Students and Honors faculty sit in a circle, engaged in discussion.


Teaching Honors Courses at UNCW: Faculty Opportunities

The UNCW Honors College is an academic enrichment program for students who graduated at the top of their high school classes with notable records for scholarly and community engagement. They are bright, motivated, hard-working, and not afraid to ask good questions and discuss issues. They want to be active participants in their own education. They are the kind of students you would like to have for that dream course or for innovative teaching techniques that you may have been wanting to try out for a while.

If you would like to teach a course for such students, please consider submitting a proposal for any of the options below. Some of them constitute great opportunities for co-teaching experiences. All sections and seminars are limited to 20 students.

  • Honors University Studies (3 credits; 4 if with lab)
  • HON 120: Honors Enrichment Seminar (1 credit)
  • HON 210: Honors Interdisciplinary Seminar (3 credits)
  • HON 110: Honors First-Year Seminar (3 credits)
  • HON 399: A Thesis Preparation Course (1 credit)
  • Honors level sections of existing upper-level courses 
  1. HONORS UNIVERSITY STUDIES CLASS: This course is an Honors section of a University Studies course in the faculty member’s discipline. The section will cover the typical content of the university studies class, but will offer unique learning experiences, such as seminar format, extensive use of primary sources, more intensive laboratory work, or hands-on experience. With no more than 20 students per section, this class provides the opportunity to experiment with creative, interactive teaching approaches that might not work in other classes, and it represents a chance to recruit some excellent majors for the faculty member’s department. If a faculty member would like to propose an honors university studies section, he or she may be eligible for a CTE Curriculum Development Stipend if this will involve substantial revision to the format of the traditional basic studies format. An honors section of a university studies class meets university studies requirements and is typically taught as part of the faculty member’s standard teaching load.


  • HON 110 First Year Seminar (3 credits): This is the honors version of UNI 101 and is taught only in the Fall semester to honors freshmen. HON 110 is an interdisciplinary seminar that introduces students to the college experience and has a unique theme that informs class discussion and critical thinking assignments.
  • HON 210/211/212 Interdisciplinary Seminar (3 credits): These seminars constitute an in-depth investigation of a special topic through a variety of disciplines. They are a great opportunity to team-teach and develop interdisciplinary approaches to new ideas emerging in the faculty members’ field. These seminars maybe proposed for either Fall or Spring semesters and may be built around short-term domestic or foreign travel opportunities. HON 211 and 212 meet University Studies requirements for Living in Our Diverse Nation and Living in a Global Society, respectively.
  • HON 120/121 Enrichment Seminars (1 credit): These one-credit explorations typically meet once a week and introduce students to special topics of interest in the faculty member’s field. These seminars encourage learning beyond the classroom through a more “hands-on,” direct experience approach (field work, travel, or individual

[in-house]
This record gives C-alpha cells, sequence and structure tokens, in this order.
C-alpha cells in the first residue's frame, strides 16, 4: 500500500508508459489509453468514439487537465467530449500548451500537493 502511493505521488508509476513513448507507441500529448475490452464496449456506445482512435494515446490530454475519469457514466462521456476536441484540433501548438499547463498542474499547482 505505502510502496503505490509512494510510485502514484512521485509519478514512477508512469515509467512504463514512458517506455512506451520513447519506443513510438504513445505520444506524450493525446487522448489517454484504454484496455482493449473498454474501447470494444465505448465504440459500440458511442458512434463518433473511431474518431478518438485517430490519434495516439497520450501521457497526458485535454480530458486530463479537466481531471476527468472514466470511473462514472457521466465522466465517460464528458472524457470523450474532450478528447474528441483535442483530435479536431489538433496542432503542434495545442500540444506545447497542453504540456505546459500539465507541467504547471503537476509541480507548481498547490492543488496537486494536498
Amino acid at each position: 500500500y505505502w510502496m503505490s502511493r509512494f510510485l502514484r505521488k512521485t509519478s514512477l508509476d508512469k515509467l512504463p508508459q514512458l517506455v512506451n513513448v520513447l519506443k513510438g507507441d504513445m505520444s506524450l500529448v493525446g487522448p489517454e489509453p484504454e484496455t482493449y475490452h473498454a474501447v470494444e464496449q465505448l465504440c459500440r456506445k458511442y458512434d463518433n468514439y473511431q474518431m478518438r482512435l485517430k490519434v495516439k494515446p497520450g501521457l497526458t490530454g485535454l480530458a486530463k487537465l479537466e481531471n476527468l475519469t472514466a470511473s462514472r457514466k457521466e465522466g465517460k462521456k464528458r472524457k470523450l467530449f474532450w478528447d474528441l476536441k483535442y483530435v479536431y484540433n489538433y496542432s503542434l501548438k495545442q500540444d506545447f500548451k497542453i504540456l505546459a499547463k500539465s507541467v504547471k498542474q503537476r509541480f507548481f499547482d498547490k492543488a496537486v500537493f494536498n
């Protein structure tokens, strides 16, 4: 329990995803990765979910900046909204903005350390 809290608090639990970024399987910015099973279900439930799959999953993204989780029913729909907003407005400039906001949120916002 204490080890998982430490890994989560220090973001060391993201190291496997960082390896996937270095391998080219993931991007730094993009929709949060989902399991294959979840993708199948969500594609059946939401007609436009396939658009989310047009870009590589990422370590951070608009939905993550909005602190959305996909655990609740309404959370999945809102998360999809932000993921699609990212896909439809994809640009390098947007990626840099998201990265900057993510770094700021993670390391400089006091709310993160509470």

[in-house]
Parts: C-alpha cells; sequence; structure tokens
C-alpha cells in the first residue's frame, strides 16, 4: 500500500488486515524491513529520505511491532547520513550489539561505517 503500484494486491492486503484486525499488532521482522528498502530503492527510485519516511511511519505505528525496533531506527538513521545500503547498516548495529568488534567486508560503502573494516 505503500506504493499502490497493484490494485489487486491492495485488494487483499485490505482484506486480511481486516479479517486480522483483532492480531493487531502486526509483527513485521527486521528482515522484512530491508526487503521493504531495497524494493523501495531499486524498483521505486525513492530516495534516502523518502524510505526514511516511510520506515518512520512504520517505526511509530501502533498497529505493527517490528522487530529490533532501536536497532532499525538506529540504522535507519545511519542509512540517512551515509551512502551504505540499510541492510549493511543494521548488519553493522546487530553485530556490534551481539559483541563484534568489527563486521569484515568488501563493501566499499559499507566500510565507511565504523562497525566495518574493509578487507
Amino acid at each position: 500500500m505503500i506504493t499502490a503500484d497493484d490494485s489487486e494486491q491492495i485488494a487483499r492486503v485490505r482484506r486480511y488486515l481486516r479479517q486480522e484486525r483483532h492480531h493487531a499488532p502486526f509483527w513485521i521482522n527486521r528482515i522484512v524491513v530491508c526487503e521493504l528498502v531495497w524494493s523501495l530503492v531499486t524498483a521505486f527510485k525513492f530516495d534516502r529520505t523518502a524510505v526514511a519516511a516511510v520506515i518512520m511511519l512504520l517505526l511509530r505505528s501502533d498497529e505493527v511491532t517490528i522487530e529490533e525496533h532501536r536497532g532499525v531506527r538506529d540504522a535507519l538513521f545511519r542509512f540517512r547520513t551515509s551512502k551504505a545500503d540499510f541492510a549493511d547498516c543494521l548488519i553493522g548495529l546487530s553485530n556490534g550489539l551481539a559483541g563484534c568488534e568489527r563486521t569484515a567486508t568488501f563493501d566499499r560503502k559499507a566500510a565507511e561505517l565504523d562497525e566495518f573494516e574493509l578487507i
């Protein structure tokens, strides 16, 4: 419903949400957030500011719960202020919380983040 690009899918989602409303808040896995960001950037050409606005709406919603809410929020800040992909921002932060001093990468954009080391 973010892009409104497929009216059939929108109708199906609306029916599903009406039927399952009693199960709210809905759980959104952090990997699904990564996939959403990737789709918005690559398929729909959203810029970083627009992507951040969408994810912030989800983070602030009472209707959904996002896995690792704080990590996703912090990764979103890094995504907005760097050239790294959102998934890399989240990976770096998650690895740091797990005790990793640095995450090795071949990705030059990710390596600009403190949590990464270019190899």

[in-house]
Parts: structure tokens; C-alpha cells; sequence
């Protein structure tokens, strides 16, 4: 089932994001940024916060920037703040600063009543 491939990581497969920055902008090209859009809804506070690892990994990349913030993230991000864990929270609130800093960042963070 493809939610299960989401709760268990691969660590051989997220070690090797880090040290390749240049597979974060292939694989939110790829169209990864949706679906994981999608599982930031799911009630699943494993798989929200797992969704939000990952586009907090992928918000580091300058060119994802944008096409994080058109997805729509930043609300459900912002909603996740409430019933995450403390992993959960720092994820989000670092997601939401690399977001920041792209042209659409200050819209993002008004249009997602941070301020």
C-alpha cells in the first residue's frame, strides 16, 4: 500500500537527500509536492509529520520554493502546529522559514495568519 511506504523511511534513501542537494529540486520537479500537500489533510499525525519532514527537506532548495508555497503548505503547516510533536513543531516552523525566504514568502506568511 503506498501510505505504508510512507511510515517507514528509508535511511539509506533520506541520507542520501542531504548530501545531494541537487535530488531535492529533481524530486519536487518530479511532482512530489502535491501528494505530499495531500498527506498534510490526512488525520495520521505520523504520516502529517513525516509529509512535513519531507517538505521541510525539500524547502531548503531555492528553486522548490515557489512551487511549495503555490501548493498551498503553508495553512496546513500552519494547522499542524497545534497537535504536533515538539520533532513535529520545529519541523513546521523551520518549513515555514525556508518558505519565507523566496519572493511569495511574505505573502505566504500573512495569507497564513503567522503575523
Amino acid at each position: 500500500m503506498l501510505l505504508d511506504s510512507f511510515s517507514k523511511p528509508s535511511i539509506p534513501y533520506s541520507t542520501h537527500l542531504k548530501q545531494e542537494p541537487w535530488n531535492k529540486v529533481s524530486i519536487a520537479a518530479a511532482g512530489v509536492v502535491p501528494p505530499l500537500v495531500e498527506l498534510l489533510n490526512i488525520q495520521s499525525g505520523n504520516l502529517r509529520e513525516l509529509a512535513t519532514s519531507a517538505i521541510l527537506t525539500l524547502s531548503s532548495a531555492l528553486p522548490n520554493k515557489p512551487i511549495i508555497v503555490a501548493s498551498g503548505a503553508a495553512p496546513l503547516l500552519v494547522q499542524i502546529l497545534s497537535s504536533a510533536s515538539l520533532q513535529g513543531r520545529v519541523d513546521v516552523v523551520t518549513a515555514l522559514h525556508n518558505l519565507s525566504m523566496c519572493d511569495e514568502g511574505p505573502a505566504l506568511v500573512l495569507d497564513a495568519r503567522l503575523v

projects). These seminars maybe proposed for either Fall or Spring semesters and may be built around short-term domestic or foreign travel opportunities. HON 121 meets University Studies requirements for Exploration Beyond the Classroom.
  • HON 399 A Thesis Preparation Course (1 credit): This course is designed as a workshop to help students prepare for their thesis experience in their senior year and develop a full-fledged proposal of their research projects. Targeted primarily for juniors, the goals of the class are to teach students how to find a good topic of inquiry, how to define a research question, how to find an advisor, and what resources exist on campus to help them execute their projects. Overall, the idea is to “demystify” the thesis process, reassure students of its manageable scope, and help them understand the value of undergraduate research. This course is taught both in Fall and Spring semesters. Ideally, sections of HON 399 will be broken down by disciplines: social sciences, sciences, humanities, business, health and human services, and interdisciplinary. 
  1. On occasion, we have offered honors level sections of existing upper level courses. This class retains the departmental prefix but is designated as an honors section. Again, this means that the teaching style is likely to be different from that used in the traditional section. All honors scholars enrolled in the class would be eligible for honors level credit for the class and this would be designated as such on the transcript.

How to Propose a Class

If you are interested in teaching any of these options, seek your department chair’s approval to include such a course in the course schedule. Then, fill out the UNCW Honors College Course Proposal form below (via DocuSign). Please note that we need course proposal forms with chair approval even if you are currently teaching in Honors. Contact Associate Director, Dr. Eva Mehl, with questions. 

We hope to have a first draft of the schedule for Fall by early January and Spring in by August.

For more information on the UNCW Honors College teaching philosophy and curriculum, as well as teaching and non-teaching opportunities for faculty participation in Honors, please check the Honors College Faculty Handbook below.

Honors Course Proposal Form

Honors College Faculty Handbook